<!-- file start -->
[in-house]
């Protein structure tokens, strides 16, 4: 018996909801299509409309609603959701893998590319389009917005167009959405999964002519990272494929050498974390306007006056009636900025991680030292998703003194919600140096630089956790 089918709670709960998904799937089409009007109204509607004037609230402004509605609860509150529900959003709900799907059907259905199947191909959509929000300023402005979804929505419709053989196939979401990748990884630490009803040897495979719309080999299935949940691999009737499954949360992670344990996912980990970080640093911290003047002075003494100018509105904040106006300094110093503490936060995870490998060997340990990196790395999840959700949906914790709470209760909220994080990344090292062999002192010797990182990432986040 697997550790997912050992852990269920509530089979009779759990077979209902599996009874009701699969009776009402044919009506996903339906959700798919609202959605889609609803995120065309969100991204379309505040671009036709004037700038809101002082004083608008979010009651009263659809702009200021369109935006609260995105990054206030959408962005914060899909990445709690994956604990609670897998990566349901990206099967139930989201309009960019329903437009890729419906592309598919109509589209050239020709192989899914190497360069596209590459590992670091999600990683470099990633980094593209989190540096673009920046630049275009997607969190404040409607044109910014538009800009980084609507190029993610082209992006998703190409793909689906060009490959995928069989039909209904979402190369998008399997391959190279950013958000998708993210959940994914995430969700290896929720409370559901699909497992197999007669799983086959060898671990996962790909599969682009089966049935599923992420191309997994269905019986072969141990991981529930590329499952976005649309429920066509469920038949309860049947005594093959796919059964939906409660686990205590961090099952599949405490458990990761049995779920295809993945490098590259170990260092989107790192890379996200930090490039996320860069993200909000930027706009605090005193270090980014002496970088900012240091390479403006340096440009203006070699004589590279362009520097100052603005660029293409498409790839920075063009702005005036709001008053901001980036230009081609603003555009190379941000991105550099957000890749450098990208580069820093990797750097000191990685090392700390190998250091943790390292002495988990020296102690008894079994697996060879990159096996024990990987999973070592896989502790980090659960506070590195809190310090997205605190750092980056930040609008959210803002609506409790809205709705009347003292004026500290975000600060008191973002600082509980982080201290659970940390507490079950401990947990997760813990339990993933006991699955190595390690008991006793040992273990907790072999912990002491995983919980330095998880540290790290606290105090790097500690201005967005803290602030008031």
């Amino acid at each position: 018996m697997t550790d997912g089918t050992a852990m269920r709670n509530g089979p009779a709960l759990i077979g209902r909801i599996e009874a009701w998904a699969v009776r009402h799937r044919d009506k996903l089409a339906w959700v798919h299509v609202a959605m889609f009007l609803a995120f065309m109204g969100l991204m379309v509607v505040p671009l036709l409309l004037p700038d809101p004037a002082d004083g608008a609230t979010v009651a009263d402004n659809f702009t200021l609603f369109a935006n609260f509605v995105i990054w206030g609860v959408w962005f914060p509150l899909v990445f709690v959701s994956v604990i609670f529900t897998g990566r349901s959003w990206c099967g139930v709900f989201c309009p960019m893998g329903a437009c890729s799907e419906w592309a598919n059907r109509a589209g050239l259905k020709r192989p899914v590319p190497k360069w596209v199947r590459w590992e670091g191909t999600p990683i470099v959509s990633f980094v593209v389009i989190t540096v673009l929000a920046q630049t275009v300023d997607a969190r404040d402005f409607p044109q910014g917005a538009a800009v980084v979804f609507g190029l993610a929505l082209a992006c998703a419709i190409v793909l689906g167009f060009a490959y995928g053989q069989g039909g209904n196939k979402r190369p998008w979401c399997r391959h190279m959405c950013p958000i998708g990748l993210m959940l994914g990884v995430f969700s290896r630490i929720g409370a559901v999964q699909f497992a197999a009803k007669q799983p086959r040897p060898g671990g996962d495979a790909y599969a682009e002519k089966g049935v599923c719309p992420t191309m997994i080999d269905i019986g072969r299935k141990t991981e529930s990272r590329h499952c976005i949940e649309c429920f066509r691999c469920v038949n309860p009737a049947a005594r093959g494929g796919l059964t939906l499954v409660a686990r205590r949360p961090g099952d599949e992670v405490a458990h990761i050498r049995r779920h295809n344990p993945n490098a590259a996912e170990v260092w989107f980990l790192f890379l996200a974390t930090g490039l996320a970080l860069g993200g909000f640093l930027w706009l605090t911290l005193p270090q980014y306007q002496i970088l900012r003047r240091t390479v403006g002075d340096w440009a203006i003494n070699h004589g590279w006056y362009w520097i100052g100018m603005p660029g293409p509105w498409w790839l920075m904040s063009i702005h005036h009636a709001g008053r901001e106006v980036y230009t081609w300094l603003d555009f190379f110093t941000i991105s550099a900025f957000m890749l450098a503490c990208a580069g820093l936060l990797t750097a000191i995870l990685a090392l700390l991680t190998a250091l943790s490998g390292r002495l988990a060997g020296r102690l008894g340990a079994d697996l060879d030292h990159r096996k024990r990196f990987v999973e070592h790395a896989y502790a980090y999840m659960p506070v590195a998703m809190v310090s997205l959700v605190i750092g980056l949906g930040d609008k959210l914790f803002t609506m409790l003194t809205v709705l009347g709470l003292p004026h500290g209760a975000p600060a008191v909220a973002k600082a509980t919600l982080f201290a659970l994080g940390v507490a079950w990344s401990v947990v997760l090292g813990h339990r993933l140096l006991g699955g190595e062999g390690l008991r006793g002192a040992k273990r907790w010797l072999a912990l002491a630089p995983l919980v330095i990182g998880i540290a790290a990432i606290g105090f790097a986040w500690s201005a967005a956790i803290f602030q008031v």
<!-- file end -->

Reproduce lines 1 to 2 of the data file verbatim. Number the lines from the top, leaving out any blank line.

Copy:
[in-house]
């Protein structure tokens, strides 16, 4: 018996909801299509409309609603959701893998590319389009917005167009959405999964002519990272494929050498974390306007006056009636900025991680030292998703003194919600140096630089956790 089918709670709960998904799937089409009007109204509607004037609230402004509605609860509150529900959003709900799907059907259905199947191909959509929000300023402005979804929505419709053989196939979401990748990884630490009803040897495979719309080999299935949940691999009737499954949360992670344990996912980990970080640093911290003047002075003494100018509105904040106006300094110093503490936060995870490998060997340990990196790395999840959700949906914790709470209760909220994080990344090292062999002192010797990182990432986040 697997550790997912050992852990269920509530089979009779759990077979209902599996009874009701699969009776009402044919009506996903339906959700798919609202959605889609609803995120065309969100991204379309505040671009036709004037700038809101002082004083608008979010009651009263659809702009200021369109935006609260995105990054206030959408962005914060899909990445709690994956604990609670897998990566349901990206099967139930989201309009960019329903437009890729419906592309598919109509589209050239020709192989899914190497360069596209590459590992670091999600990683470099990633980094593209989190540096673009920046630049275009997607969190404040409607044109910014538009800009980084609507190029993610082209992006998703190409793909689906060009490959995928069989039909209904979402190369998008399997391959190279950013958000998708993210959940994914995430969700290896929720409370559901699909497992197999007669799983086959060898671990996962790909599969682009089966049935599923992420191309997994269905019986072969141990991981529930590329499952976005649309429920066509469920038949309860049947005594093959796919059964939906409660686990205590961090099952599949405490458990990761049995779920295809993945490098590259170990260092989107790192890379996200930090490039996320860069993200909000930027706009605090005193270090980014002496970088900012240091390479403006340096440009203006070699004589590279362009520097100052603005660029293409498409790839920075063009702005005036709001008053901001980036230009081609603003555009190379941000991105550099957000890749450098990208580069820093990797750097000191990685090392700390190998250091943790390292002495988990020296102690008894079994697996060879990159096996024990990987999973070592896989502790980090659960506070590195809190310090997205605190750092980056930040609008959210803002609506409790809205709705009347003292004026500290975000600060008191973002600082509980982080201290659970940390507490079950401990947990997760813990339990993933006991699955190595390690008991006793040992273990907790072999912990002491995983919980330095998880540290790290606290105090790097500690201005967005803290602030008031």